The UAH dataset includes temperature results for air above the oceans, and thus should be most comparable to the SSTs. There is the additional feature that ocean air temps avoid Urban Heat Islands (UHI).  The graph below shows monthly anomalies for ocean temps since January 2015.

UAH Oceans 201808

Open image in new tab to enlarge.

Remarkably, the anomalies over the entire ocean dropped to the same value, 0.12C (Tropics are 0.13C).  In previous months both the Tropics and SH rose, while NH rose very slightly, resulting in a small increase in the Global average temp of air over oceans. Now that warming is gone in NH and Globally.

Taking a longer view, we can look at the record since 1995, that year being an ENSO neutral year and thus a reasonable starting point for considering the past two decades.  On that basis we can see the plateau in ocean temps is persisting. Since last October all oceans have cooled, with offsetting bumps up and down.

UAHv6 TLT 
Monthly Ocean
Anomalies
Average Since 1995 Ocean 8/2018
Global 0.13 0.12
NH 0.16 0.12
SH 0.11 0.12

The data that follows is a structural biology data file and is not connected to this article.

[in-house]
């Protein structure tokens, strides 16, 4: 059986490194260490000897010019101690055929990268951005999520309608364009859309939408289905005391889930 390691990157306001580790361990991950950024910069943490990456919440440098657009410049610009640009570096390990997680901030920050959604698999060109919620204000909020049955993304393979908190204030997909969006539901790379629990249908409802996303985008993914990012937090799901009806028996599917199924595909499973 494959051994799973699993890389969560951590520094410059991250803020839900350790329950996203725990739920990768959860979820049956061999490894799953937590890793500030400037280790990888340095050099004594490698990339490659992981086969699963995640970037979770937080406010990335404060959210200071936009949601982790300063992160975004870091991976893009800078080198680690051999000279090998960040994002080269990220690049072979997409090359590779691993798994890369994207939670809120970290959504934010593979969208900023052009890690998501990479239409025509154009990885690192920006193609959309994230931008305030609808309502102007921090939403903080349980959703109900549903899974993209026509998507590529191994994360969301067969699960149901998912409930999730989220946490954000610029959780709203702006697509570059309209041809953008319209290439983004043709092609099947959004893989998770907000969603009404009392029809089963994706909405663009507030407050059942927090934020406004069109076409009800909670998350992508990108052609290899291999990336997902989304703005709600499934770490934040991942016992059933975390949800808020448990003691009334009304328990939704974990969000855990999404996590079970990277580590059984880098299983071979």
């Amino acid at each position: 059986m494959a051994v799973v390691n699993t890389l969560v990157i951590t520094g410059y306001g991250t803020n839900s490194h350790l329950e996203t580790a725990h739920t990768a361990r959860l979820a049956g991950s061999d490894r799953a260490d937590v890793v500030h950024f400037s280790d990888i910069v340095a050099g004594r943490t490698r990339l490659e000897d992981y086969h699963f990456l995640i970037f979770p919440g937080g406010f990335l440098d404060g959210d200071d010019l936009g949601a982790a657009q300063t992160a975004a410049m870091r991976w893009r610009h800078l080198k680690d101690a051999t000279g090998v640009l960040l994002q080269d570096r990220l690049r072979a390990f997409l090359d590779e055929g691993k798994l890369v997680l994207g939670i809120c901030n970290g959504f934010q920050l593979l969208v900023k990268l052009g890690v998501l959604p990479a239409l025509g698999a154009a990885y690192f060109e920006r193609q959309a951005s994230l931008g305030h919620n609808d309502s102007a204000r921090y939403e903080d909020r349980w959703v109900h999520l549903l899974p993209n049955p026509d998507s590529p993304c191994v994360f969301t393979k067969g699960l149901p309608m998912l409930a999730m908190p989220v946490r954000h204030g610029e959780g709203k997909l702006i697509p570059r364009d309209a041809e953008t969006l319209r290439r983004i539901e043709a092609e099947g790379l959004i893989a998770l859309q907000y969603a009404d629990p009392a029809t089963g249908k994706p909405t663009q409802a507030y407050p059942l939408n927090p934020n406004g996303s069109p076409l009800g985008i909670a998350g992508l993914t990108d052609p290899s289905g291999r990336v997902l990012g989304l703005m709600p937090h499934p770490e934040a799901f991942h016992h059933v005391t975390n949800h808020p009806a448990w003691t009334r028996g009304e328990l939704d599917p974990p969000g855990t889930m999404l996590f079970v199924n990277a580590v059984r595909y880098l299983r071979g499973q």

Tropics 0.12 0.13

As of August 2018, Global ocean air temps as well as SH and Tropics are matching the average since 1995.  NH is now cooler than the average.  Globally,  2018 is the coolest August since 2013. NH, SH and the Tropics are the coolest August since 2014.

The details of UAH ocean temps are provided below.  The monthly data make for a noisy picture, but seasonal fluxes between January and July are important.

The greater volatility of the Tropics is evident, leading the oceans through three major El Nino events during this period.  Note also the flat period between 7/1999 and 7/2009.  The 2010 El Nino was erased by La Nina in 2011 and 2012.  Then the record shows a fairly steady rise peaking in 2016, with strong support from warmer NH anomalies, before returning to the 22-year average.

Summary

TLTs include mixing above the oceans and probably some influence from nearby more volatile land temps.  They started the recent cooling later than SSTs from HadSST3, but are now showing the same pattern.  It seems obvious that despite the three El Ninos, their warming has not persisted, and without them it would probably have cooled since 1995.  Of course, the future has not yet been written.